The problem is that pension funds are hooked on the notion that more alternatives is the way to go. Spurred on by their clueless consultants, they refuse to see this strategy has delivered nothing more than high fees and low profits. It's all great for the hedge fund and private equity industry, but not sure how this benefits pension beneficiaries who are trying to keep the costs of managing their plans down.
Ironically, the institutionalization of hedge funds has become the industry's worst enemy. To a certain extent, I agree with those who are calling hedge funds the new dumb money. For example, Beverly Goodman at Barron's reports, Hedge Funds Trade More Bonds, Do Badly in Stocks:
Efforts at regulating the financial industry can seem like a game of whack-a-mole. This past week, for instance, it became clear where all those proprietary trading desks went—into hedge funds.
Regulators are putting the final touches on the Volcker Rule, which prohibits banks from trading their own, proprietary money in an effort to boost profit. Even though that change won't take effect until January, banks have been disbanding these trading desks, many of which have found a home in the hedge-fund world, as evidenced by a pickup in the funds' activity.
Hedge funds generated nearly a quarter of overall trading volume in the fixed-income markets in the 12 months through June 30. That's more than 30% above the level in the corresponding period a year earlier. "With all the regulations we've seen, there's definitely been a shift in bank proprietary trading desks moving to hedge funds," says Brian A. Jones, vice president for Greenwich Associates, a research and strategy consulting firm that has published a report on this topic. "Hedge funds are not buying and holding; they're trading huge volumes in milliseconds."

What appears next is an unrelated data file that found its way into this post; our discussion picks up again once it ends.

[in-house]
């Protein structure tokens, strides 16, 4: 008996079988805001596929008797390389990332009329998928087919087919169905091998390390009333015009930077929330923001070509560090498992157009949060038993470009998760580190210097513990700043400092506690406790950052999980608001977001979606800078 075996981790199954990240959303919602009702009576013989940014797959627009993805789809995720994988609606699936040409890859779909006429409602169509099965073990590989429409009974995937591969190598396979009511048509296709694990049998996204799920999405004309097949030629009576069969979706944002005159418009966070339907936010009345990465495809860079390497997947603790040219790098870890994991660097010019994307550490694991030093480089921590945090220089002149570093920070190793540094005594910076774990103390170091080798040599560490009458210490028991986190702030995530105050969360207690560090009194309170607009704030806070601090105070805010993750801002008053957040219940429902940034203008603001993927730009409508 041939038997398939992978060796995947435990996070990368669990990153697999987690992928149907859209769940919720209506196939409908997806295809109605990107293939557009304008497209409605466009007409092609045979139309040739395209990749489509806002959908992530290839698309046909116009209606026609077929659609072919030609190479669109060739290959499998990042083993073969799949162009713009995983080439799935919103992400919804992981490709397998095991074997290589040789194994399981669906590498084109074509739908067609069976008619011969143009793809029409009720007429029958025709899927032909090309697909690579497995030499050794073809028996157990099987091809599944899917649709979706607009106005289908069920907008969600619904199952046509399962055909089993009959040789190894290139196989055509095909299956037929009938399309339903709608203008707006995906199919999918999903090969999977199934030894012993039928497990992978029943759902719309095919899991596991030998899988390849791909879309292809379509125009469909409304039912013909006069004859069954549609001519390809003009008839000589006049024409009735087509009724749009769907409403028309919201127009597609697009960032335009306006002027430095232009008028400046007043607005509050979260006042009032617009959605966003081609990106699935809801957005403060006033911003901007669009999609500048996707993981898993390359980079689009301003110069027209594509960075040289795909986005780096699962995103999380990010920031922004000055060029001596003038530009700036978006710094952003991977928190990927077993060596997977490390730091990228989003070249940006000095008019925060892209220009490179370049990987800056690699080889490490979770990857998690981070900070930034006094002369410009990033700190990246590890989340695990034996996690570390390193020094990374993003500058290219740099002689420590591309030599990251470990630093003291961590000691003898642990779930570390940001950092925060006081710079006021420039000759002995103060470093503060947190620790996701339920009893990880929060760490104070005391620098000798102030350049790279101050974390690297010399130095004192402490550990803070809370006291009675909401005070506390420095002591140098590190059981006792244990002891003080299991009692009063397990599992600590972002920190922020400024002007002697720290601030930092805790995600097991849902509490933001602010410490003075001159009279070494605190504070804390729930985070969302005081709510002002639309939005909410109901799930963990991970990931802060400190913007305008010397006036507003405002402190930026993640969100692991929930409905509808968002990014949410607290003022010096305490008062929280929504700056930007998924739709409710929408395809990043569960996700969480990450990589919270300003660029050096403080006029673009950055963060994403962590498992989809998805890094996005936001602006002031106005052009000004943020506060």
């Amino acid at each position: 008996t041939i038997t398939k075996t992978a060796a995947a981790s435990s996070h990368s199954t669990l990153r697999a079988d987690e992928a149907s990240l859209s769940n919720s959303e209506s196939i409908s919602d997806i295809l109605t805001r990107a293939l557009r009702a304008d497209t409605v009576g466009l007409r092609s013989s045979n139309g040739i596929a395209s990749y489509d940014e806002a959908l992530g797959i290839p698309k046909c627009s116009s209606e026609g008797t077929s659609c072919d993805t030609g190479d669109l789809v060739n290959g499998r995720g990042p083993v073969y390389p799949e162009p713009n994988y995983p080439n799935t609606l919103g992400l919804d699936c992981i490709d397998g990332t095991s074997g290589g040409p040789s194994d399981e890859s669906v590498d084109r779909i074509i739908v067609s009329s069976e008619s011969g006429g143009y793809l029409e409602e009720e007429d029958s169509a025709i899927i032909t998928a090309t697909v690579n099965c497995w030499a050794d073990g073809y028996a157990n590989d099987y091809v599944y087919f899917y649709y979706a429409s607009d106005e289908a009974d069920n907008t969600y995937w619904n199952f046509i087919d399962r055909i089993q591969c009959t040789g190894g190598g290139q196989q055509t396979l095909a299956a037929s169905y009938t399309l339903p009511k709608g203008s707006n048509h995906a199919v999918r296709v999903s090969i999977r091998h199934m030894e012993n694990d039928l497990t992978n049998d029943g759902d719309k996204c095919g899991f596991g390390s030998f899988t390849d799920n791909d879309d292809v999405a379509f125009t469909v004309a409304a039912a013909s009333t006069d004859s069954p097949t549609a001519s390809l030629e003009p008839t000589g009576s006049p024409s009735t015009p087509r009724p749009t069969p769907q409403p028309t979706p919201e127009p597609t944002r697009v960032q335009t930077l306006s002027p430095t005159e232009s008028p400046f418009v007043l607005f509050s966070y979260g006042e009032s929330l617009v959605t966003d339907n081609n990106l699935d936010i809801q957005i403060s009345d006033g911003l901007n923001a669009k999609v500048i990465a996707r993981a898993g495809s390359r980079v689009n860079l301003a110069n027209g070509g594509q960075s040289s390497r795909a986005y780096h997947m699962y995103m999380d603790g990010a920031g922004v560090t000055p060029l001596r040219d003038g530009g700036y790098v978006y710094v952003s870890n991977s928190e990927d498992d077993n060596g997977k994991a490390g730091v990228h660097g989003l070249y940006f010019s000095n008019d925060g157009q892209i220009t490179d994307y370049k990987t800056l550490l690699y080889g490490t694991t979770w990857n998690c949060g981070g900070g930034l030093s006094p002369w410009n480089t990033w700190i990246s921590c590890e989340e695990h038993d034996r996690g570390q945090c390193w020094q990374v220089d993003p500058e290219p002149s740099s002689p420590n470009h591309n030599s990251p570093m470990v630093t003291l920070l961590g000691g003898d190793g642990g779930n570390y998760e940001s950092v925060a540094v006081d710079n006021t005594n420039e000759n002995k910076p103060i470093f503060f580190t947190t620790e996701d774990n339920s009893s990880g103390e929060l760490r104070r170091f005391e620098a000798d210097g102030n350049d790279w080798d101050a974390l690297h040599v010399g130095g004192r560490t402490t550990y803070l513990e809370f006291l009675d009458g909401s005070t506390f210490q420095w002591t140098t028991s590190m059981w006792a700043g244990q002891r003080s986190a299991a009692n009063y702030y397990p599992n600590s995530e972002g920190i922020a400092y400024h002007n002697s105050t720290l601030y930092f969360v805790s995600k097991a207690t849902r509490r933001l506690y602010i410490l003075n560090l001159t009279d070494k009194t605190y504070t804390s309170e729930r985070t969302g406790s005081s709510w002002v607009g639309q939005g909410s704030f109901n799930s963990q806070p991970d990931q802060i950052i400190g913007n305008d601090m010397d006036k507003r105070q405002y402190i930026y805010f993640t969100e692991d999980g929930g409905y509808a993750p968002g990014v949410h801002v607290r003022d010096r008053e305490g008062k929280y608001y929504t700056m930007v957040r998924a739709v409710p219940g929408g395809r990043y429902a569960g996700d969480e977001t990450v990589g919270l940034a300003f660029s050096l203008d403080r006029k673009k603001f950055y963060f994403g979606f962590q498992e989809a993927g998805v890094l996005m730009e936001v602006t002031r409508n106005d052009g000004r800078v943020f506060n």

Trading volume in Treasury bonds, of course, was high across the board. Investors vacillating between "risk on" bets in riskier stocks and bonds and "risk off" assets, such as Treasury securities, certainly contributed to the overall volume. Treasuries are the most liquid securities, with some $1 trillion traded every day, says Andy Nybo, a partner with the Tabb Group, another research and strategy firm. "That's very attractive for funds trying to get in and out of positions quickly," Nybo says. The pickup in hedge-fund trading volume far surpassed the 20% increase among all institutions and the 14% rise among other types of funds and advisers.
But what does this mean for investors? "When hedge funds go into a particular market, they shift market dynamics," Jones says. "People notice these huge moves, and they're seeing that hedge funds are back in play."
They might notice, but they don't all care. Other big bond traders, many of which, like Pimco and BlackRock, are much larger than most hedge funds, make macro-economic calls that determine when they buy and sell. And executing trades efficiently is hardly a problem for firms of that size. Security selection doesn't get much harder, either. The rapid trading of hedge funds doesn't do much to alter the fundamental value of the bonds, says Rick Rieder, chief investment officer for BlackRock's $624 billion in actively managed fixed-income assets.